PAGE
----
(July 9, 2014 by Filed Under: News)-Submitted by Michael I. Kaplan and Christy Rutherford When transitioning veterans get the skills to be hired, everyone wins. It’s time to encourage more service organizations to “think outside the box.” When a training program designed to help transitioning veterans comes along that appears to be innovative, I get enthusiastic. When the program seeks to help veterans above and beyond the status quo, I get excited. And when that program exceeds my highest expectations, I have to write about it and share my excitement with the world. Such is the case with Success 4 What’s Next, a 2-day training and hiring seminar event.

Christy Rutherford, President of this company, is a 16-year veteran of the US Coast Guard and a certified Executive Life Coach. With an incredible amount of enthusiasm and passion she has managed to create an innovative program that is quite literally breaking down barriers. For the purpose of full disclosure, I have absolutely nothing to do with Christy’s organization.

I have no financial interest in her company and I don’t speak at her events. And “no,” we’re not related in any way, form or fashion. My interest in her endeavors is genuine, as is my enthusiasm for her program. I had the opportunity to sit down recently with Christy and ask her a few questions about program and its goals. I was quite impressed and decided to share my enthusiasm with my LinkedIn community. Michael: Veterans are facing a wide range of challenges as they separate from service and seek new civilian careers. What do you believe is the most difficult aspect of the transition process? Christy: Starting over.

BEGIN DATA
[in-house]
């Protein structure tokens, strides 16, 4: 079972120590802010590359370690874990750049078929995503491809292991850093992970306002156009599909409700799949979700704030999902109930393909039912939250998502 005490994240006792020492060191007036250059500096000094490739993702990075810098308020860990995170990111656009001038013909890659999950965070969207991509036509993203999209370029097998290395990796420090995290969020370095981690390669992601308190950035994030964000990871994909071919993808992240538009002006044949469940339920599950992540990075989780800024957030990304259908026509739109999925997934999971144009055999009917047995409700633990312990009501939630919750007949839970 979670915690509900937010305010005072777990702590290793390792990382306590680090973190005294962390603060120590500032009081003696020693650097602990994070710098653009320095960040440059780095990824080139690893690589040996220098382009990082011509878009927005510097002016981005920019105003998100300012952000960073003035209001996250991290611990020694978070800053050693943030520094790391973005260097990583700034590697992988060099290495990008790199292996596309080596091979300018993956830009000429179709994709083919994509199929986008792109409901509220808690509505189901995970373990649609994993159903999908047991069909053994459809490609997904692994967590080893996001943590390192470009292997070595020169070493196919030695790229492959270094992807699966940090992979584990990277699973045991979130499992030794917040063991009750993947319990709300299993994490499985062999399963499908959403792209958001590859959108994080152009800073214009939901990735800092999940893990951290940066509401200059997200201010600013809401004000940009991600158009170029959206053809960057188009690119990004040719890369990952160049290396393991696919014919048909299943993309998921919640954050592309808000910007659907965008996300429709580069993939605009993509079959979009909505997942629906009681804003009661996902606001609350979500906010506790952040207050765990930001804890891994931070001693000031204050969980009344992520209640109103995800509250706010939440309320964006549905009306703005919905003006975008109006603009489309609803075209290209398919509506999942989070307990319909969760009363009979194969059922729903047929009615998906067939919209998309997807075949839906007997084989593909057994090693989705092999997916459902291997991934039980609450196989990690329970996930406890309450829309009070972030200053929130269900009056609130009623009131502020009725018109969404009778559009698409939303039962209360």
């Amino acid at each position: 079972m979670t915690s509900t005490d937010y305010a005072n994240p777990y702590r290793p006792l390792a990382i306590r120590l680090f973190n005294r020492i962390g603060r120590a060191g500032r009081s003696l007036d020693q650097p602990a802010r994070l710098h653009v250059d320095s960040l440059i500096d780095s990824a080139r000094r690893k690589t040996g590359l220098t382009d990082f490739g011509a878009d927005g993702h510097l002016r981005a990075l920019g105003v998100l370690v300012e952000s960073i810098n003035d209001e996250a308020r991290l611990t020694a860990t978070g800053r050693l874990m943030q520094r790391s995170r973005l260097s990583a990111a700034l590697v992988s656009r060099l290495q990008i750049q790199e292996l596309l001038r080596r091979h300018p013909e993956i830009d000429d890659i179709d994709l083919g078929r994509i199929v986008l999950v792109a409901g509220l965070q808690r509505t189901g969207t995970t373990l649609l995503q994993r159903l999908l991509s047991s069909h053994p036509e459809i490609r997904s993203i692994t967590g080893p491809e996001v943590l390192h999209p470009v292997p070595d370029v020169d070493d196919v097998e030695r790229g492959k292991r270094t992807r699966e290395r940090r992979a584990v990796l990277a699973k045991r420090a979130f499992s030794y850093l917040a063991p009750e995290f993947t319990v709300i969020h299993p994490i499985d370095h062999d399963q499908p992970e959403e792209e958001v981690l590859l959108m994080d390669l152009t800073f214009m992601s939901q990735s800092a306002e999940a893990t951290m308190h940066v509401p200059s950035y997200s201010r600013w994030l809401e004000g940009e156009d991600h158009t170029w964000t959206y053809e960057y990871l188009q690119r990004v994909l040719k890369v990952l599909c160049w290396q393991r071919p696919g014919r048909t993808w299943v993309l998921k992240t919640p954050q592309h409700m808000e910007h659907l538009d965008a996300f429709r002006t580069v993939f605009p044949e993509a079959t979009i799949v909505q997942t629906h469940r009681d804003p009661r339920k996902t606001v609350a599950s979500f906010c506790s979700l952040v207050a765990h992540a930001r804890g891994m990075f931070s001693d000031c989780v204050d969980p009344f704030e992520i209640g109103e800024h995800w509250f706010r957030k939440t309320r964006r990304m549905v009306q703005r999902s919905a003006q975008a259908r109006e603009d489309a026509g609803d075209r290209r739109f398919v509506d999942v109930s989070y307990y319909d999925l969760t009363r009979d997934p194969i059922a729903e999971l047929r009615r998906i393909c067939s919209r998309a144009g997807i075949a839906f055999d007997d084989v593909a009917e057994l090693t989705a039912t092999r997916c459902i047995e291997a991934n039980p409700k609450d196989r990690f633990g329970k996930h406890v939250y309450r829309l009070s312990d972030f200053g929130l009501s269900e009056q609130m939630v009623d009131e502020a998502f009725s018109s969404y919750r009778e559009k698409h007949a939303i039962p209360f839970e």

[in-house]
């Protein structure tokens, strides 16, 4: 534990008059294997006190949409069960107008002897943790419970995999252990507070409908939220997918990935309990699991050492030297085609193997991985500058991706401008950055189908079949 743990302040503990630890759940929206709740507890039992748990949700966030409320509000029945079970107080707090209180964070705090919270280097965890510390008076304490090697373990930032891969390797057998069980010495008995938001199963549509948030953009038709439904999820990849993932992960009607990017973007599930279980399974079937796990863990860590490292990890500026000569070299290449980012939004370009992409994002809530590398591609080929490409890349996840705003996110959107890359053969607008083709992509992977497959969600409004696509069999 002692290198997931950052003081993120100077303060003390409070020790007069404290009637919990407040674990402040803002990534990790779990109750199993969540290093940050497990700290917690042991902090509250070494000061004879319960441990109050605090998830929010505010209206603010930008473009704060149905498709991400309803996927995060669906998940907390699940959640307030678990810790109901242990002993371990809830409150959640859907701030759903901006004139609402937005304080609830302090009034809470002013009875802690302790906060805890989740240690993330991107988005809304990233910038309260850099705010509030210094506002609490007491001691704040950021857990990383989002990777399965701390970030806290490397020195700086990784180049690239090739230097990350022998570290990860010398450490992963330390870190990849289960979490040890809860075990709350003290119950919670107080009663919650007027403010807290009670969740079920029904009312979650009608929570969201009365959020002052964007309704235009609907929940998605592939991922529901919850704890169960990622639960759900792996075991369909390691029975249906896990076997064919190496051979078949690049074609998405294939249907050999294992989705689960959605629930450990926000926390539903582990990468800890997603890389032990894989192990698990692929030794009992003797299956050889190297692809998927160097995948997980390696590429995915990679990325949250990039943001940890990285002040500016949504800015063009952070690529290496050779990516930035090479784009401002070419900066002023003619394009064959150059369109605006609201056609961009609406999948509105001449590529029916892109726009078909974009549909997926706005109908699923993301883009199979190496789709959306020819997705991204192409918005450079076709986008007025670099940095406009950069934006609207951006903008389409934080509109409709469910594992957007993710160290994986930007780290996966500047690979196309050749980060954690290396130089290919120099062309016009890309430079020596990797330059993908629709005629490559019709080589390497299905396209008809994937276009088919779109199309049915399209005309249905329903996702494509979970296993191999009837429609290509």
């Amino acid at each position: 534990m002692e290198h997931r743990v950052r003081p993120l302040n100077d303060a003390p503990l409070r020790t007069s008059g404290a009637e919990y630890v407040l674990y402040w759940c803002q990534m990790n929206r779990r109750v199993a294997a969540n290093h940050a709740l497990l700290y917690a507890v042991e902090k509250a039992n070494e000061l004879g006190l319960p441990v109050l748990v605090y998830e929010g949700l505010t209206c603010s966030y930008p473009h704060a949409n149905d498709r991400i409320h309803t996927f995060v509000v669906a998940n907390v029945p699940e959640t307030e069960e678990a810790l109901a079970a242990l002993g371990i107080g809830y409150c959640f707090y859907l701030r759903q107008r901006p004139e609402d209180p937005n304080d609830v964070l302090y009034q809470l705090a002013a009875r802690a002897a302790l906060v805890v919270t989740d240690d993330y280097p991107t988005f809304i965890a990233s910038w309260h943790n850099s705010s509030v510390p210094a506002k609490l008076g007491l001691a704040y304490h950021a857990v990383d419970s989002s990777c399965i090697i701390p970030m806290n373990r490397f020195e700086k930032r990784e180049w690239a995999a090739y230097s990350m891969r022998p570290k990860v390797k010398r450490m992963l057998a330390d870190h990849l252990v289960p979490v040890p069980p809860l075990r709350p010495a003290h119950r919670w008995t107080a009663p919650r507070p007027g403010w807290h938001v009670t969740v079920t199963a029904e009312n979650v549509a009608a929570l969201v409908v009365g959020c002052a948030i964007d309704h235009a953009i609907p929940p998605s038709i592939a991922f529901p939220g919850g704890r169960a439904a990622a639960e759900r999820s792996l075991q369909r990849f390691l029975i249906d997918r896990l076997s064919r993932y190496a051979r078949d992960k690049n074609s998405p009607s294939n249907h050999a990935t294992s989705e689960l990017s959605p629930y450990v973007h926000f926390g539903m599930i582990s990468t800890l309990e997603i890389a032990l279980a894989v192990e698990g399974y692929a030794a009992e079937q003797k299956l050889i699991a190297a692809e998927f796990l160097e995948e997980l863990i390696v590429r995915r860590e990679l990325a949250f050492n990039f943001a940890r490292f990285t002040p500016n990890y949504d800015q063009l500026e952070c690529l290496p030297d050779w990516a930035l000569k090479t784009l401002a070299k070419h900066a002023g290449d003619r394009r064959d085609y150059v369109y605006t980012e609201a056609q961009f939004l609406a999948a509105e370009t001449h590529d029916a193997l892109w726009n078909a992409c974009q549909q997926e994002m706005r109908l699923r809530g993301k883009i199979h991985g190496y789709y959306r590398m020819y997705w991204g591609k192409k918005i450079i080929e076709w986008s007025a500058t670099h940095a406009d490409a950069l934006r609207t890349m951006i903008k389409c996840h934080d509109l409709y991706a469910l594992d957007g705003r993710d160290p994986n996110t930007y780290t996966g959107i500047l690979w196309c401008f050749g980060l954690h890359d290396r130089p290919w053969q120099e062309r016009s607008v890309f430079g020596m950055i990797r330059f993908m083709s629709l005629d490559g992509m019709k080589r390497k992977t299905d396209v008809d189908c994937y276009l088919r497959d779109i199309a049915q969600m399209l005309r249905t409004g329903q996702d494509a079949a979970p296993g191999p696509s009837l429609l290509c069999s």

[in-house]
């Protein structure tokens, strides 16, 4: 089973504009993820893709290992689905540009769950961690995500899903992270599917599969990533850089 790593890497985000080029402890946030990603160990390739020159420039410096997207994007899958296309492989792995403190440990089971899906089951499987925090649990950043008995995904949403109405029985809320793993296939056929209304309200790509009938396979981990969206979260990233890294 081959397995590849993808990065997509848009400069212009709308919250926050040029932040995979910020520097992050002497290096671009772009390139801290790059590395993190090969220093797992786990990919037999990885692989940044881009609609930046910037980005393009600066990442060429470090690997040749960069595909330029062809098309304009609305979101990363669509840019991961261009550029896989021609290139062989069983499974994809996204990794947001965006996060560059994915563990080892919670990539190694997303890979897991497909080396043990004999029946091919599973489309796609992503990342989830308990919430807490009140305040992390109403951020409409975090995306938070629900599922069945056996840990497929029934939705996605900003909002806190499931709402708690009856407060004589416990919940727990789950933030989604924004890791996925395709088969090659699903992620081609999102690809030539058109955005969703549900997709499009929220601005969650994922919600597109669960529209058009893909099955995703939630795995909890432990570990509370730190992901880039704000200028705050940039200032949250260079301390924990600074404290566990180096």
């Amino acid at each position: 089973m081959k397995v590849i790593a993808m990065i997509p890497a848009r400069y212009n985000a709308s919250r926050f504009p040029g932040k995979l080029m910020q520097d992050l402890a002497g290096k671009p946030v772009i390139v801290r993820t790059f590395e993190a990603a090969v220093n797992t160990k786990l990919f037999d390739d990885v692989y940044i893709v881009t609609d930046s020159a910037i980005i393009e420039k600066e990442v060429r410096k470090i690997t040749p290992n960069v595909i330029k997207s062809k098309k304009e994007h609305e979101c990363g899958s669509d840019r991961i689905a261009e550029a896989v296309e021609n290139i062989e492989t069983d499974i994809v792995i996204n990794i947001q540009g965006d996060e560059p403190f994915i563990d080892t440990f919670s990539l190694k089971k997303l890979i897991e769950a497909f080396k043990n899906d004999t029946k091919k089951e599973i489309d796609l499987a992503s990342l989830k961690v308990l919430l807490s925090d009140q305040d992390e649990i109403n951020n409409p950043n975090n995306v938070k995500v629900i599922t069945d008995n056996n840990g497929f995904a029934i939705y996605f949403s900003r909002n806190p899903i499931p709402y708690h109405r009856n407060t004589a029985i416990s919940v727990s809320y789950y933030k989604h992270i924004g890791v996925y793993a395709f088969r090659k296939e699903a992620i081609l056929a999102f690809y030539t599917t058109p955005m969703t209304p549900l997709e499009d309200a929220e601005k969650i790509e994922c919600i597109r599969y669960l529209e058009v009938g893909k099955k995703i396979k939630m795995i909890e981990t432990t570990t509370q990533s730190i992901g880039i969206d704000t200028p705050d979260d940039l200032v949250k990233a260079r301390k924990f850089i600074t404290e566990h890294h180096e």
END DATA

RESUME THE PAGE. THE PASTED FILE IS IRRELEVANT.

Veterans have established credibility, influence and reputations in their service and upon separation they leave their influence behind, step into a new culture and are faced with rebuilding their careers, credibility and reputation. Starting over from scratch creates challenges with how we see ourselves and how we are actually seen by others. The disconnection leads to frustration and feelings of being undervalued. This doesn’t become apparent until six months or so after separating. Michael: So how does the disconnected mindset and frustration affect overall veteran employment? Christy: Les Brown says, “You can’t see the picture if you are in the frame.” We don’t know how we are viewed by civilians.

Civilian job descriptions rarely match up to what we have accomplished in the military, so the intent of getting a job becomes about keeping an income flow and not about job satisfaction. If a job is obtained, many people are not fulfilled because it’s not what they really want to do. The second hurdle is if we show up to interviews still projecting a full military mindset, we turn off civilian managers because we don’t fit well into their culture. Michael: What do you consider to be the critical areas of training needed to help veterans overcome these challenges in the interview and hiring process? Christy: We need to give veterans the tools to shift their mindsets, not just successfully navigate the hiring process. It begins by hiring the best trainers from the best companies, and providing a realistic training structure that really connects the dots for veterans in attendance.